This is an archaeological site called Göbekli Tepe located in the Southeastern Anatolia Region of Turkey. The site was first noted in a survey conducted by Istanbul University and the University of Chicago in 1963. The excavations have been ongoing since 1996 by the German Archaeological Institute, but large parts still remain unexcavated. In 2018, the site was designated a UNESCO World Heritage Site. Do you how old are the structures found here?
So far, more than 200 pillars in about 20 circles have been located through geophysical surveys. Each pillar has a height of up to 6-m (20-ft) and weighs up to 10 tons. They are fitted into sockets that were hewn out of the local bedrock. The details of the structure’s function remain a mystery. The monuments were probably used in connection with social events and rituals and feature distinctive limestone T-shaped pillars. Some of the pillars, which are abstract depictions of the human form, also feature low reliefs of items of clothing, e.g. belts and loincloths, as well as high and low reliefs of wild animals. Recent excavation works have also identified the remains of non-monumental structures which appear to stem from domestic buildings.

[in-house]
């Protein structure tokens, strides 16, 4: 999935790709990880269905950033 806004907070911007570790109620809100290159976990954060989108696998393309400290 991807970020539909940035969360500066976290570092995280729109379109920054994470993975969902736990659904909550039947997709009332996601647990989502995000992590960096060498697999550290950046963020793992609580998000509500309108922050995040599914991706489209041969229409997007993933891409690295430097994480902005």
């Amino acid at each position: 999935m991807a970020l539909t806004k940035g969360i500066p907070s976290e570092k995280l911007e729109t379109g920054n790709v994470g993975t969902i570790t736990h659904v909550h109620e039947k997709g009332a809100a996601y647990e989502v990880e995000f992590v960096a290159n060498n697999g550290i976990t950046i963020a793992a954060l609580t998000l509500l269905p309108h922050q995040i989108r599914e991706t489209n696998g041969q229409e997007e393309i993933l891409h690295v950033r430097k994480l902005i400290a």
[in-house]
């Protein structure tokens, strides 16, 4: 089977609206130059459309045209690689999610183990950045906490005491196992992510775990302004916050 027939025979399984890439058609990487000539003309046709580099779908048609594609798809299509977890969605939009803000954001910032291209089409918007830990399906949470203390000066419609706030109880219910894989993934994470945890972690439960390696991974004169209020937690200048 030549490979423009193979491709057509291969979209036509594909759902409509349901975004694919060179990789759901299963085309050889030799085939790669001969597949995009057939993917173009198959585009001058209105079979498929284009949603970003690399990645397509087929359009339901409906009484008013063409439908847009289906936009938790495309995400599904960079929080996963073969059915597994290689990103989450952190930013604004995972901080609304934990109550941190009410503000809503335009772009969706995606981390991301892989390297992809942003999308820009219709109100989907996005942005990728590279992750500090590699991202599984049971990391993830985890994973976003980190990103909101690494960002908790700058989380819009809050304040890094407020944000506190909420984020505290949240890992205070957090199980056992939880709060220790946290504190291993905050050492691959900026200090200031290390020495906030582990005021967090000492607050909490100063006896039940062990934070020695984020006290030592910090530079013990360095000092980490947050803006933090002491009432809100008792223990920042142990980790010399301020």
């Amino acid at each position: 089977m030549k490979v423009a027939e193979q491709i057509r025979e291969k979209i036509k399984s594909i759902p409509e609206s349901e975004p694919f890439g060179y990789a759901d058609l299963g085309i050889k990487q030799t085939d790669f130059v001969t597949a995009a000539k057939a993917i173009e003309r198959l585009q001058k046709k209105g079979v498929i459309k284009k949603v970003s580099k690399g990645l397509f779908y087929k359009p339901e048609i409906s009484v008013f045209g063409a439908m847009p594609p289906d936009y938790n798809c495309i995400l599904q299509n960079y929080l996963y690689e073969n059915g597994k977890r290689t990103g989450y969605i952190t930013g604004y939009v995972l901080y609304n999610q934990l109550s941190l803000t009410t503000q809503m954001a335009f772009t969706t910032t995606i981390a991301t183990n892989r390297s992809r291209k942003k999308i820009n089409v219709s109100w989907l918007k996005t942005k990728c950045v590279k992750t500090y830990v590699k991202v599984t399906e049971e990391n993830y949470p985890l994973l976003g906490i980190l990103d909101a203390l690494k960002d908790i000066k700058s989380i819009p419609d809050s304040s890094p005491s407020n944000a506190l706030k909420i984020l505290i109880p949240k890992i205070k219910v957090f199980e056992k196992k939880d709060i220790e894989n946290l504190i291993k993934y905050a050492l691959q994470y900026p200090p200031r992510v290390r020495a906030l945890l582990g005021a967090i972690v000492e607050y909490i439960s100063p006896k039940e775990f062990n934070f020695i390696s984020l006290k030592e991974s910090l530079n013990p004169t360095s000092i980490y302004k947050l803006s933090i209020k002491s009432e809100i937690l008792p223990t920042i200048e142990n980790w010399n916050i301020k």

Even the archaeologists have not been able to find out the exact age of these monuments. According to Klaus Schmidt of the German Archaeological Institute, the rocks and slabs were prehistoric. Structures identified with the succeeding period, Pre-Pottery Neolithic A (PPNA), have been dated to the 10th millennium BCE. Remains of smaller buildings identified as Pre-Pottery Neolithic B (PPNB) and dating from the 9th millennium BCE have also been unearthed.
The complex includes concentric, roughly circular structures featuring pairs of pillars set in the centers of the circles. The centers of three of the stone circles were placed roughly midway between their central pillars. Those three points, when linked, are within about ten inches of forming an equilateral triangle with sides measuring about 63-ft long. This means that the people who built Göbekli Tepe had at least some rudimentary knowledge of geometry.
An important aspect of Göbekli Tepe finding is that it is one of the first manifestations of human-made monumental architecture. The site testifies to innovative building techniques, including the integration of frequently decorated T-shaped limestone pillars, which also fulfilled architectural functions.